Now others may have gotten really angry and quit.  I already knew they didn’t particularly want me there and when I first started they let me know another buddy in the business (aka one with skills who deserved the job) would have been their preference.   I was 19 and not willing to let them have the best of me by quitting and of course I really needed the money for school.

Then I tried a new strategy of ignoring the actions and our reactions.  Once again, I was painting the mini roof by the gas pumps and again the ladder “somehow fell” immediately upon the words “break” being yelled and they left me there.   I decided I wouldn’t yell anything, I’d just keep working acting as if I didn’t notice we had break.  When they came off break I didn’t whine or complain. I asked for more paint so I could continue the work which of course meant the ladder was needed.

I got my paint, my food, and a drink of water and kept working thinking it’s not going to be an issue if I don’t put energy and make it an issue.  I thought a lot about these guys, none of the regular crew went to college, most had been doing construction since they were teenagers, and this was it for them.  I was the orange in the apple cart.

With my new tactic of no ego and not over reacting I was hoping the picking on me would get boring if they weren’t getting a laugh out of it.  I wasn’t sure how much energy or real resentment there was for me being this “orange” in the cart.

Of course the site was always full of practical jokes – and it takes two sides to make a good joke work but the underlying meanness left as I shifted how I acted and embraced them as a bunch of guys and a crew with a job to get done.  All I modeled and asked was for them to respectfully treat me as a person, who just like them is working to support herself.

Of course when the stories and words out of their mouths were extra spicy I’d put my fingers in my ears and yell things like “I can’t hear you Mr. Potty mouth my sweet ears are being damaged,” to which they’d crack up and mostly shift the language without being assaulted by a woman telling them not to swear. I knew I was growing on them and I mean really, it was the 80’s and a construction site, what would be expected?!   What was the best I could do then and what I see now as brilliant immaturity  helped create a boundary of this works, this is too much and if you want to tell “THAT” story it’s when the three of us are not working in the same small room.

It also helped that I worked hard and I supported them in their work by helping with set up, bringing supplies over, and cleaning up. I did whatever it took to make the job move forward without whining that it wasn’t my job.  I saw that they were slowly shifting their tactics.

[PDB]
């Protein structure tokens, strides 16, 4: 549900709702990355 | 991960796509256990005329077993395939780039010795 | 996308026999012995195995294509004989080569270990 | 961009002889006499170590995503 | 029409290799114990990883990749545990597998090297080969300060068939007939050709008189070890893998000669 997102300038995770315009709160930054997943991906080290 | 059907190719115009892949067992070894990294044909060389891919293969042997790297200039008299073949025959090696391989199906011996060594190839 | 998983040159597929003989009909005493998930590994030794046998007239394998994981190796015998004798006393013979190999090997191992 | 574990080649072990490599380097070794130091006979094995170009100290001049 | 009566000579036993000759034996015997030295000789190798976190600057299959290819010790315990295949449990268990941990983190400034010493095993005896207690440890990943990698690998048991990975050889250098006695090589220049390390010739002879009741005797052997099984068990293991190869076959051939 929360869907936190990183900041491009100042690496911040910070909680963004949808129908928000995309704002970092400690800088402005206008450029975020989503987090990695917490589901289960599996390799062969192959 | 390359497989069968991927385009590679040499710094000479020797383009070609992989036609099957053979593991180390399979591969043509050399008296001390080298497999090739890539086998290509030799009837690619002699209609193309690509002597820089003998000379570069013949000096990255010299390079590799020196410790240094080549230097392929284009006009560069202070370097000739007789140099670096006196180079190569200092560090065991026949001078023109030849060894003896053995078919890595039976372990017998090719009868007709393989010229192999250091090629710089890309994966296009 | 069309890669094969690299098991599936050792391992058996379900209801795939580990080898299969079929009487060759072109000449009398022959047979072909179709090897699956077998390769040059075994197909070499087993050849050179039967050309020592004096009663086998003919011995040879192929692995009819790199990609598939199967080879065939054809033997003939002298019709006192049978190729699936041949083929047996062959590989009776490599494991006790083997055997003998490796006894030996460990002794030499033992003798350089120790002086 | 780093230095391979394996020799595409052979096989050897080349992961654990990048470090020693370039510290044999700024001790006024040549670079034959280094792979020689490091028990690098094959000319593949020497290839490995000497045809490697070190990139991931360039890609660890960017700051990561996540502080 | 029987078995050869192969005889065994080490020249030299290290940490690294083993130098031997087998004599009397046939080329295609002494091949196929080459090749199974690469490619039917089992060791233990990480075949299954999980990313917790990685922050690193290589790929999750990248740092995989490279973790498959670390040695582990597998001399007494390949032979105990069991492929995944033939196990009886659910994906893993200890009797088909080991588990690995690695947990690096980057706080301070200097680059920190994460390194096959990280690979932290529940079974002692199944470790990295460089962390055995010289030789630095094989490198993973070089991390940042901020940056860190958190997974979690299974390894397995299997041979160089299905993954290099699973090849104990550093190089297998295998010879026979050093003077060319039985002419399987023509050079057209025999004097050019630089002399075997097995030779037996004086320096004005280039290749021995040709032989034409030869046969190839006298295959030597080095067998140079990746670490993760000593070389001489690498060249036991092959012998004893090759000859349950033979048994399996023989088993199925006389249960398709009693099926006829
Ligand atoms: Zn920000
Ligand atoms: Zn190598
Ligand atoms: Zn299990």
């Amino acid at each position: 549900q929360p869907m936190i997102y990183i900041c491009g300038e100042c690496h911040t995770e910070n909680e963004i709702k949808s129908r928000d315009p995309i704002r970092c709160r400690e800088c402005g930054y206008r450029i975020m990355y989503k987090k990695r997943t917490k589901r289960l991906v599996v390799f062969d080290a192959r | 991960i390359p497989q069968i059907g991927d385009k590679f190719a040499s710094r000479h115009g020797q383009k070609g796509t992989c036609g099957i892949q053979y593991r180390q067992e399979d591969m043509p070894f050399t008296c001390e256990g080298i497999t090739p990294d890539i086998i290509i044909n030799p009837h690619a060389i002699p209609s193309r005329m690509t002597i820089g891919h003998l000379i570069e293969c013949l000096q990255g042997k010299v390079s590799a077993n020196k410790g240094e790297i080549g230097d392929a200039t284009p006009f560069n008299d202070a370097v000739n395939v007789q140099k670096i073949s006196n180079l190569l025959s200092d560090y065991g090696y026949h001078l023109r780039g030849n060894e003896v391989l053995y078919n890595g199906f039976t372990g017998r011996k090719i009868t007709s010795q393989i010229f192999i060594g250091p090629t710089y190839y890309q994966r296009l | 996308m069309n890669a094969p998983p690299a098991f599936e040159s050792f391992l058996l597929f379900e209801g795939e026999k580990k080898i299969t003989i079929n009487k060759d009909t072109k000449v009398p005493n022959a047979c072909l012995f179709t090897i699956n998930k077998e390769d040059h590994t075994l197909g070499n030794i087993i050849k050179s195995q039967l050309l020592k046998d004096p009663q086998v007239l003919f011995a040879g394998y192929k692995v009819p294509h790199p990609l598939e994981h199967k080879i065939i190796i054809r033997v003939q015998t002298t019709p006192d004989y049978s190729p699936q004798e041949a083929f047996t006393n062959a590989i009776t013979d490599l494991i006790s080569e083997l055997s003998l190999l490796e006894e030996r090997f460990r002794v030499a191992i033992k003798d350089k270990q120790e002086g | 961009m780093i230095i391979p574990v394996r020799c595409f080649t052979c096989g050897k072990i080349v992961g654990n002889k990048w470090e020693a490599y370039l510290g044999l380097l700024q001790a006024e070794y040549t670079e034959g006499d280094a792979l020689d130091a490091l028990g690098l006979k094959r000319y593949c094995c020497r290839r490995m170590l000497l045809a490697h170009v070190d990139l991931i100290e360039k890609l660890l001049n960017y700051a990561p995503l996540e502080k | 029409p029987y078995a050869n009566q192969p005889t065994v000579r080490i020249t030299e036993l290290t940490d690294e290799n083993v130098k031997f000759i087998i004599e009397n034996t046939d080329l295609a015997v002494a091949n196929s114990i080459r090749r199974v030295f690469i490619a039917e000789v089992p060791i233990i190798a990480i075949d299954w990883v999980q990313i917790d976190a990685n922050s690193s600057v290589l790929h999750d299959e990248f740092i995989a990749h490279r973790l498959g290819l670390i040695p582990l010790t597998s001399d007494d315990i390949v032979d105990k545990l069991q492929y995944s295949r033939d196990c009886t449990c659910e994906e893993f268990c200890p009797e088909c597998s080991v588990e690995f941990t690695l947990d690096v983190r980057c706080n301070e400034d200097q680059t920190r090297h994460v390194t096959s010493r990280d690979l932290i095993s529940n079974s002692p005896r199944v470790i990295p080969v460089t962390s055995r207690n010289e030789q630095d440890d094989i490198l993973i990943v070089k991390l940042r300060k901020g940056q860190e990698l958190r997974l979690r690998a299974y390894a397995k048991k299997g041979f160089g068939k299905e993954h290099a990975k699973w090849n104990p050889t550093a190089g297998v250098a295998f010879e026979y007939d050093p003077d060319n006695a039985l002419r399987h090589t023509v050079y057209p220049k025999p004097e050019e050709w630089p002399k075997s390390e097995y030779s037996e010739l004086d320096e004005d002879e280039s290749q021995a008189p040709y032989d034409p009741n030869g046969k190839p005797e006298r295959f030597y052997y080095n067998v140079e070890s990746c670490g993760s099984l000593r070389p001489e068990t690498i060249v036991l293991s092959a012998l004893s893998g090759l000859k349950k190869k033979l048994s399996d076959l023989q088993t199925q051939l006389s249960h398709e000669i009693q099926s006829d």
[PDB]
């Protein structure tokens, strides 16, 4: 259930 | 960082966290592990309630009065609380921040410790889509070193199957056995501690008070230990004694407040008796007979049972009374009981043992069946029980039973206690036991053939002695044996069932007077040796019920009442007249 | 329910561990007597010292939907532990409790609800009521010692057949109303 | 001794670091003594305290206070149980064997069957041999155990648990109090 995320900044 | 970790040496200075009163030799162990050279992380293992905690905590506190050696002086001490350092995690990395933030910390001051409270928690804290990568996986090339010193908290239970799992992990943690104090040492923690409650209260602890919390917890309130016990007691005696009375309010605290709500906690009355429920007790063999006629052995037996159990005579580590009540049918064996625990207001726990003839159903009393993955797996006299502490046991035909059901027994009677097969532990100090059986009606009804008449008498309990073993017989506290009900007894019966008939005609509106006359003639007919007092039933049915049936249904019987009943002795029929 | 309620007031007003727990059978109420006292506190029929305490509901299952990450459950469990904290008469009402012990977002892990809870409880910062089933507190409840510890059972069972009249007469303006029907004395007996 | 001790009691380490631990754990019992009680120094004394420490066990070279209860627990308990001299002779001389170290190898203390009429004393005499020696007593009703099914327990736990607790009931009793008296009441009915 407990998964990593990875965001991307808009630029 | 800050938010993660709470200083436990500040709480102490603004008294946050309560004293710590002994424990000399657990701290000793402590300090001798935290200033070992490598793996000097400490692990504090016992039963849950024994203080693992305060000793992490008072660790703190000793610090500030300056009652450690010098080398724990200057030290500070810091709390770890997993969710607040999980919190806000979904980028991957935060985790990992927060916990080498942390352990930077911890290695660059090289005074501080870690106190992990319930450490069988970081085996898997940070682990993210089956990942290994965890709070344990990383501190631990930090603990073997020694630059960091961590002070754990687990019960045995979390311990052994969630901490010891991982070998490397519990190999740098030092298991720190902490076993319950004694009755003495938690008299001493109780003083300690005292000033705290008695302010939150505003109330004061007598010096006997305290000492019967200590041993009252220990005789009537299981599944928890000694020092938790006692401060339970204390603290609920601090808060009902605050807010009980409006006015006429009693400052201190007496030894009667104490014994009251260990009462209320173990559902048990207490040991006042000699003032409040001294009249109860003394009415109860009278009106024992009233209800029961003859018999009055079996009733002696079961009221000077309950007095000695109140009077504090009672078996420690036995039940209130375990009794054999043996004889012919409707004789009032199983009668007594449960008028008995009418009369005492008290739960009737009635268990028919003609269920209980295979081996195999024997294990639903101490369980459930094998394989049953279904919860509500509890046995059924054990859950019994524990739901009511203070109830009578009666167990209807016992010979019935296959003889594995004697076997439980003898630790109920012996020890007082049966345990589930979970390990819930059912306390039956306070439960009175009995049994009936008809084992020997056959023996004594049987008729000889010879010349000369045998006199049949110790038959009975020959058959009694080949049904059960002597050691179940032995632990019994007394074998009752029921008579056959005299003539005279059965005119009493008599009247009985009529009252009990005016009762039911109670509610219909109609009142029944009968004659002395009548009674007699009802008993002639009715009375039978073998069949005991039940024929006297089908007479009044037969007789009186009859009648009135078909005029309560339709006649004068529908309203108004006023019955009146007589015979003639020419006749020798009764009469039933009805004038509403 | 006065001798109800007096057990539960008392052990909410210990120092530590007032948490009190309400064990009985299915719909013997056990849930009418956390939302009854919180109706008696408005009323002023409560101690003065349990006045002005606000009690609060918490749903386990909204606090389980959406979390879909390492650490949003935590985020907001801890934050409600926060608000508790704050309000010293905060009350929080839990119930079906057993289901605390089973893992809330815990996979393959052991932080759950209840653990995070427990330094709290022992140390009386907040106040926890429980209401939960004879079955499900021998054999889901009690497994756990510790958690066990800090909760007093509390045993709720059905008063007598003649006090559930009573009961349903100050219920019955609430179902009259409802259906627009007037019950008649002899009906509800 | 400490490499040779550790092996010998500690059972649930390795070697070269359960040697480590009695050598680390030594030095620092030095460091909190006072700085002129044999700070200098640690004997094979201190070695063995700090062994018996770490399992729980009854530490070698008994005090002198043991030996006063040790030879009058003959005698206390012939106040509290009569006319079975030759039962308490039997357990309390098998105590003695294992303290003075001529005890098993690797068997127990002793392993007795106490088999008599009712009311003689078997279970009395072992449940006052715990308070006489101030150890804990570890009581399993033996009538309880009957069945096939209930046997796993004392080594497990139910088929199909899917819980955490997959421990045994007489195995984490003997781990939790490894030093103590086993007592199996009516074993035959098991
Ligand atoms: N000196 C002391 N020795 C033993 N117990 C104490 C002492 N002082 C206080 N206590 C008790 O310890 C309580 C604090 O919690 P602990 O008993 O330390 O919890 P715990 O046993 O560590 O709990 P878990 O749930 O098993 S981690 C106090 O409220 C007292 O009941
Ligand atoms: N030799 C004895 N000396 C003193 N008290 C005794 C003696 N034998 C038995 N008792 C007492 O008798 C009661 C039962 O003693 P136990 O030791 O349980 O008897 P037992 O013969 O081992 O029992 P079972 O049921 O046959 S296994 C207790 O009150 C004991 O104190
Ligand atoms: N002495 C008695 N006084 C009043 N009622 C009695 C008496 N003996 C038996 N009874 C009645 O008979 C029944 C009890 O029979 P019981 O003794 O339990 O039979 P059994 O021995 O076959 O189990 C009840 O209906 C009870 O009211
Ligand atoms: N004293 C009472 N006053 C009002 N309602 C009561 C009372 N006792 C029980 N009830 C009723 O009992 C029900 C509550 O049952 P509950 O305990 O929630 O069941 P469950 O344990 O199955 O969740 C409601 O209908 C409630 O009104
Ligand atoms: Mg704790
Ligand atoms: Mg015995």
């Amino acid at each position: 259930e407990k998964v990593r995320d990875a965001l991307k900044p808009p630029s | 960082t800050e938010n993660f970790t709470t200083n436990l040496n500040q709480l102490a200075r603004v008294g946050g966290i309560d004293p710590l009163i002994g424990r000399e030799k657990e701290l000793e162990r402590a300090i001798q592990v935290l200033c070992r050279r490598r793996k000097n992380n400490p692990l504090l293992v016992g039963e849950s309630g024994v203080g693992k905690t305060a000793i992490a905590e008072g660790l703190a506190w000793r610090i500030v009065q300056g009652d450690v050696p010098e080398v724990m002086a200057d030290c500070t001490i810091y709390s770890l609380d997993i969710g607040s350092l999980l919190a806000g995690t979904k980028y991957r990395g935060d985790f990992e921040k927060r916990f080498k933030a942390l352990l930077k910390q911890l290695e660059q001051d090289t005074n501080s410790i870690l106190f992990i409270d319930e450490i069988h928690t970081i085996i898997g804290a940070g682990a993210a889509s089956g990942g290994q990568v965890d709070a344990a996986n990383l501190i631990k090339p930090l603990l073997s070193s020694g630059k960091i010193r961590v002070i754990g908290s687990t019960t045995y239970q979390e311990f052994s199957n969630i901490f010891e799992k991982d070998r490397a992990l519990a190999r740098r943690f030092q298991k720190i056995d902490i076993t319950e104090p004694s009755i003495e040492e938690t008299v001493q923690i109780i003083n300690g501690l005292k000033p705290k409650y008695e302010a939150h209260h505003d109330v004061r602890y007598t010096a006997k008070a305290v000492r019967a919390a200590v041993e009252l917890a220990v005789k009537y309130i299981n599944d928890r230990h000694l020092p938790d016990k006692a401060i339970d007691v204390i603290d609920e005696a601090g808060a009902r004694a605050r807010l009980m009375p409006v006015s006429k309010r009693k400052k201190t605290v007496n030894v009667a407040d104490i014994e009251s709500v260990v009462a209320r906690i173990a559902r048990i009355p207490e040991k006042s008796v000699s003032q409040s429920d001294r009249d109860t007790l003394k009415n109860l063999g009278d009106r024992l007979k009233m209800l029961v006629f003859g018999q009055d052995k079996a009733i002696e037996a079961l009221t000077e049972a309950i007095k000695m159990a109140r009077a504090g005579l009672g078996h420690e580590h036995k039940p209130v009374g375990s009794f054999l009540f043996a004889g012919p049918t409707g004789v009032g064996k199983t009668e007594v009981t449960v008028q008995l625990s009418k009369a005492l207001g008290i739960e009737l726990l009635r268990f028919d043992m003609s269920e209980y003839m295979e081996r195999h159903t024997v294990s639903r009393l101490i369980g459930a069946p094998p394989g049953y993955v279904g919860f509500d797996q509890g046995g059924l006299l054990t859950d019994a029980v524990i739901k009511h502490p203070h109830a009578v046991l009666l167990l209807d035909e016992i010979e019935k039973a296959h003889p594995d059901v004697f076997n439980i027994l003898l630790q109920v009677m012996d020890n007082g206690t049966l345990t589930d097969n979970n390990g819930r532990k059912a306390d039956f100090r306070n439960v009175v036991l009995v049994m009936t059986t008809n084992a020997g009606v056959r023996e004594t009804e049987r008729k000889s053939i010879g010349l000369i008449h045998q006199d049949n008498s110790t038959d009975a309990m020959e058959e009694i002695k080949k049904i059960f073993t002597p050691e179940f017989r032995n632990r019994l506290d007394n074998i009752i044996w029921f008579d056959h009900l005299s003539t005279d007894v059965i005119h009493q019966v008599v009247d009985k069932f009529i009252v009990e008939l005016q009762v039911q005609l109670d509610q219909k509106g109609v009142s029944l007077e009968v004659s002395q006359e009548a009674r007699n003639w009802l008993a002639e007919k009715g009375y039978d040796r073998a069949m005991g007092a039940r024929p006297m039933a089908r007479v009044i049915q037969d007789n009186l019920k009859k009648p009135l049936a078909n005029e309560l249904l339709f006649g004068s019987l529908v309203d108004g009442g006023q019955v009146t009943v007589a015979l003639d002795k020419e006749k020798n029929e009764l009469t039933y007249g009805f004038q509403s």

Towards the end of the third week something interesting happened that changed the dynamic.  Some local guys decided to come on the site and started to really harass and yell at me things I won’t put on print.  I was scared.  I remember just standing there afraid not knowing what to do.

Remember, at that time there weren’t too many women around on construction sites so I was both an oddity and taking a man’s place. I know you’re probably already saying, but you were already being harassed – yes but I felt like it was more of a test and I knew I was moving through and past it – little ego and great humor do wonders.  At no point did I feel that anyone was trying to hurt me.  I think they initially thought they could make me uncomfortable enough that I’d leave, but that didn’t happen and we were on to the second stage of ok we’re stuck with her, but maybe she’s not too bad even though I’d still prefer a guy.

Back to that afternoon when local guys came on site and were harassing me.

Amazingly, almost immediately a couple then a group of “my” guys came around me, yelled back and took control of the situation.  I cried out of fear and gratitude which was the only thing I could do at that moment.  I think this surprised them because throughout all the crap that had gone on I never cried or really whined.

It wasn’t until that moment that I knew yes indeed there was a shift, I although not a full fledged part of the construction team, when push came to shove been accepted in whatever way I was going to be accepted.

We all took an unexpected break and Roy said, you know, we’ve been really hard on you, I know you understand why and you also take a good joke, but when those local guys came on site it made me realize that it wasn’t ok for someone else to do that to you – are part of our crew.   They don’t have the right to do that to you. I also think we’re beginning to enjoy having you around, just a little bit, I mean who else can you leave on a roof and send out for coffee every day?

At the end of the day they asked me to stay and have an end of day beer with them for the first time and I knew the rest of my summer on the crew was going to shape up.

Your Favorite Lessons Learned At Work

What are some of your own favorite lessons learned that built your character early in your work life that still resonates today?